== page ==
4 Cognitive Tools That Are Advancing Procurement

Don’t let yourself be overwhelmed by the magnitude and potential of cognitive technology. The greatest journeys start with that all-important first step and, when it comes to AI, you just need to get started!

We’re live from the Big Ideas Summit Chicago! Register now as a digital delegate to follow all of the day’s action!

There’s a lot of buzz around how ready our industry is to start using some of the newest cognitive technologies. But the time really is now for CPOs and procurement organisations to put a stake in the ground on where they want to go in the future with regards to digital and cognitive capabilities, to put the roadmap in place for how they want to get there.

We feel your cognitive pain!

Graham Wright, IBM Vice President, Global Procurement and Cognitive Procurement Services, fully understand procurement’s pain points and challenges when it comes to implementing cognitive technology and digitising the function:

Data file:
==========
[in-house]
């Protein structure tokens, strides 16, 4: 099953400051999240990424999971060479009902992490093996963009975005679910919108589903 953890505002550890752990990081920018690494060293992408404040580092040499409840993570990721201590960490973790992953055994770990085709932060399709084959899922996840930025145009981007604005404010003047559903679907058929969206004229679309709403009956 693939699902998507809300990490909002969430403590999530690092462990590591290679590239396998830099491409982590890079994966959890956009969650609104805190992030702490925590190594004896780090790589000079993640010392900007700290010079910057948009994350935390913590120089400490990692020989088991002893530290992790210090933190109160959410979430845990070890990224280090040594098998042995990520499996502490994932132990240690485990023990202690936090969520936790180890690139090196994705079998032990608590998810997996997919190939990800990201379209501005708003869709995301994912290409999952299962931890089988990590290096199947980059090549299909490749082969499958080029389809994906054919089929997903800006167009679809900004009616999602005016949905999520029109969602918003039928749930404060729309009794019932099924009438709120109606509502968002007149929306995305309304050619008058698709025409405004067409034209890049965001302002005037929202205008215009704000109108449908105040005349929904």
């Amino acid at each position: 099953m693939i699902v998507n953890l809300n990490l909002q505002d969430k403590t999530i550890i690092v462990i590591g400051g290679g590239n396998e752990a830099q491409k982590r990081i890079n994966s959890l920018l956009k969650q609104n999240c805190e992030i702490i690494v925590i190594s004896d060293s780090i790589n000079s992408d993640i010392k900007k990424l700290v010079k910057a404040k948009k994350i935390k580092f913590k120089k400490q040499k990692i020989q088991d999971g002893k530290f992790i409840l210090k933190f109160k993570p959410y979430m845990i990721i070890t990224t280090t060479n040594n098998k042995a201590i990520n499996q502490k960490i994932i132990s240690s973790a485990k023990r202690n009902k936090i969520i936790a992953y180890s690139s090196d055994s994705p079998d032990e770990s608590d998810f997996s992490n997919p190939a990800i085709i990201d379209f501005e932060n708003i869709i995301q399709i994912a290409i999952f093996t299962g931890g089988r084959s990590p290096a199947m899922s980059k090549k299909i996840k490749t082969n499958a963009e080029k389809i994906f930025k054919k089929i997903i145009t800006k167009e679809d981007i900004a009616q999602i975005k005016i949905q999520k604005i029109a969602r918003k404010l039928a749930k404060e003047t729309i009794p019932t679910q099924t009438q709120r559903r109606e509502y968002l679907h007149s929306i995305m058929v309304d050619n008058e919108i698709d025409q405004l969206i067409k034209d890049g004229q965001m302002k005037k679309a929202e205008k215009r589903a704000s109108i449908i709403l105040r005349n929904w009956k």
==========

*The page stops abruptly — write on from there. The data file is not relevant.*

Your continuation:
1. Outing the analog!–  Many procurement teams are still working in a reactive and transactional world without digitised processes to automate transactions.
  2. Powering the marketplaces!– From Graham’s experience, he sees very little in the way of supplier catalogs and automation driven from those catalogs. “In a digital world we should be leveraging marketplaces – ensuring   we make content available to all of the users so they can find what they need, click on it, and drop it in their shopping basket easily.